Closed in 2012/2013 (0)

Anonymous Coward | about 5 months ago | (#47020117)

Re:Closed in 2012/2013 (1)

Squidlips (1206004) | about 5 months ago | (#47020351)

That is a good way for the CEO to slink away from responsibility....

Re:Closed in 2012/2013 (1)

tomhath (637240) | about 5 months ago | (#47021487)

They didn't have enough work to keep the people employed. I wouldn't call that slinking away from responsibility.

Re:Ithaco Space Systems made the wheels that faile (1)

khallow (566160) | about 5 months ago | (#47021207)

Why are you badmouthing this company? Their gyroscopes would have failed sooner or later. They did so later and the spacecraft exceeded by a little its original design lifetime. The mission lasted just over four years till the second gyro failure as compared to its design lifetime of 3.5 years.

Broken planet hunter (1)

RandomUsername99 (574692) | about 5 months ago | (#47019871)

It's only hunting for broken planets?

Re:Broken planet hunter (3, Funny)

cream wobbly (1102689) | about 5 months ago | (#47020235)

Look down.

(As in toward the nearest gravitational object.)

Re:Broken planet hunter (0)

Anonymous Coward | about 5 months ago | (#47021333)

All I see is your big fat momma.

Re:Broken planet hunter (1)

Tablizer (95088) | about 5 months ago | (#47021443)

"Wait, that's no moon!..."

What a waste of NASA funds! (0)

Anonymous Coward | about 5 months ago | (#47019983)

Why would they install Second Life onto a spacecraft? That's just asking for trouble!

I'm curious why (1)

Electricity Likes Me (1098643) | about 5 months ago | (#47020049)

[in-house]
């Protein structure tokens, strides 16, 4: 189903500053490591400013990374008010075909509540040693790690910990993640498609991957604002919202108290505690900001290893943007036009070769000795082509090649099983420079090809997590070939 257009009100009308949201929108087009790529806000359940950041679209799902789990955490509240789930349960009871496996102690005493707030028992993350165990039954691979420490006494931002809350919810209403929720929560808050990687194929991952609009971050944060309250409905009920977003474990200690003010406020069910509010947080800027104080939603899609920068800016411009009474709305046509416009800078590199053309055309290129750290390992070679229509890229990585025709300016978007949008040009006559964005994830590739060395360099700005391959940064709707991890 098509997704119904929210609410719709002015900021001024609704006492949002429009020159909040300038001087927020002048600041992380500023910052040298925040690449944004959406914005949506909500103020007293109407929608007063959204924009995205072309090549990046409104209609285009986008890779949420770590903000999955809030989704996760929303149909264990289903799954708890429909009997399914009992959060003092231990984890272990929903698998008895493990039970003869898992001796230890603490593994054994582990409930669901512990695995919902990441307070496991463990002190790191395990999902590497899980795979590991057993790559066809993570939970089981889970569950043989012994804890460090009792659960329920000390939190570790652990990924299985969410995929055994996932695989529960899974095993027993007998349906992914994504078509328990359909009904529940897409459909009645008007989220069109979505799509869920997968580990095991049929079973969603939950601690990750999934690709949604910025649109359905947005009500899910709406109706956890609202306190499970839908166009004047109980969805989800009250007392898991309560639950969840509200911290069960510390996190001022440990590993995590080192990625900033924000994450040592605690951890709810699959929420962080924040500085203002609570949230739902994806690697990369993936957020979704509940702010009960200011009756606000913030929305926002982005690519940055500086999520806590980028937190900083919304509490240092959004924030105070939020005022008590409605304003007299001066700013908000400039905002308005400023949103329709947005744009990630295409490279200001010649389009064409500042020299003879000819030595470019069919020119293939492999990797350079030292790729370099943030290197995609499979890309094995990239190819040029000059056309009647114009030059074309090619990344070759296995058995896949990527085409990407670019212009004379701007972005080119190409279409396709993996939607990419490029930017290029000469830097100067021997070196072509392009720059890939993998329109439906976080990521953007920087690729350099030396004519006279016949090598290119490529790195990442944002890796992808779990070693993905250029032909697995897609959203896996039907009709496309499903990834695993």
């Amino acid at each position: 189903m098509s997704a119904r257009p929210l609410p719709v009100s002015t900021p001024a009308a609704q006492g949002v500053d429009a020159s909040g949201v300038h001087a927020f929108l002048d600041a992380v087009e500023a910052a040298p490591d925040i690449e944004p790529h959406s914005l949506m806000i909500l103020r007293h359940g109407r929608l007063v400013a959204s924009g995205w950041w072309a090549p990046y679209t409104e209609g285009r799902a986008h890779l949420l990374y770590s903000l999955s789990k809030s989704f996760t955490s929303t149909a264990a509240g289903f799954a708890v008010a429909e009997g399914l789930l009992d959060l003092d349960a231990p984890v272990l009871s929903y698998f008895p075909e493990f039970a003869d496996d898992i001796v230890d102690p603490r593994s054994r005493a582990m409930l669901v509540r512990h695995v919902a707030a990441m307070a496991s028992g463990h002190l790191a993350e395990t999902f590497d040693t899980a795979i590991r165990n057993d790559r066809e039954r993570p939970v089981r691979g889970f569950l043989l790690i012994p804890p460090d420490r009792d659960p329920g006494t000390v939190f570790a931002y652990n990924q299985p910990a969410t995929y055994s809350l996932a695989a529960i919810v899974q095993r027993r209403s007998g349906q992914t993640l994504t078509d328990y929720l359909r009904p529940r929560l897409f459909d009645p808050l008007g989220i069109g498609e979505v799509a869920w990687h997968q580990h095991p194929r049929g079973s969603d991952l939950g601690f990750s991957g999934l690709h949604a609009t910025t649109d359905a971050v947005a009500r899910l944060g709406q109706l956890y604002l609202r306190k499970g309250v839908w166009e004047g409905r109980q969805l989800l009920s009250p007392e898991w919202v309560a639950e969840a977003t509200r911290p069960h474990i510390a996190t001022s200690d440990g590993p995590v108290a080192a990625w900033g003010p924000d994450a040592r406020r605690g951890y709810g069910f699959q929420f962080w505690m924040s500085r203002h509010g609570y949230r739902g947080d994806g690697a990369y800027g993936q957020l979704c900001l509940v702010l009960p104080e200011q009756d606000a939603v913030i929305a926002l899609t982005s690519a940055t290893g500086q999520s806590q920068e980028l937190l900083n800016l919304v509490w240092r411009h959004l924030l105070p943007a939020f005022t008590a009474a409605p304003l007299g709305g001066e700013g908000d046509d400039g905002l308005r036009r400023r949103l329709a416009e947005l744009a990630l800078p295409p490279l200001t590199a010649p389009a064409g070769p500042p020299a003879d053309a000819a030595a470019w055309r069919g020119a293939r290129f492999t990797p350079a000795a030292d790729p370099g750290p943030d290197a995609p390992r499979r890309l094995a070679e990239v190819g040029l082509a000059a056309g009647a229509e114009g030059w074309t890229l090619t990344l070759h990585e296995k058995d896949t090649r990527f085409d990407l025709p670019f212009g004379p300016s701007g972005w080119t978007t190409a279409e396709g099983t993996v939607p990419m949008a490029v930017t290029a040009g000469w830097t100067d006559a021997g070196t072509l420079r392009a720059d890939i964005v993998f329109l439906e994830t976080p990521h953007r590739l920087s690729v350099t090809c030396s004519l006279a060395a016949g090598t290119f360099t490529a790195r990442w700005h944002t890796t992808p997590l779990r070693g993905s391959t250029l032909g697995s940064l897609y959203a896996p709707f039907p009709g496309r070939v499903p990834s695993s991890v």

...it would not be possible to robotically attach new, external reaction wheels. It's a telescope, it has direction, could you not design something to attach externally and provide reaction control?

Re:I'm curious why (0)

Anonymous Coward | about 5 months ago | (#47020215)

Lack of integration points, but I'm guessing money

I mean, it might cut into the military air conditioning budget

Re:I'm curious why (1)

queazocotal (915608) | about 5 months ago | (#47020309)

It's not in low earth orbit.
Technically there isn't a real reason why.
The problems basically boil down to it'd be too expensive to do it well.
And that there is very interesting science to be done on the follow-on mission.

The 'technology fixes' referred to are not hardware.
They are instead of operating it pointed all the time at the normal bit of sky - which it can do, but now with two wheels only at ruinous cost in fuel - to instead point it at some point along the solar system equator.
It can do this for up to 80 days at a time, before the sun gets too close to the imager.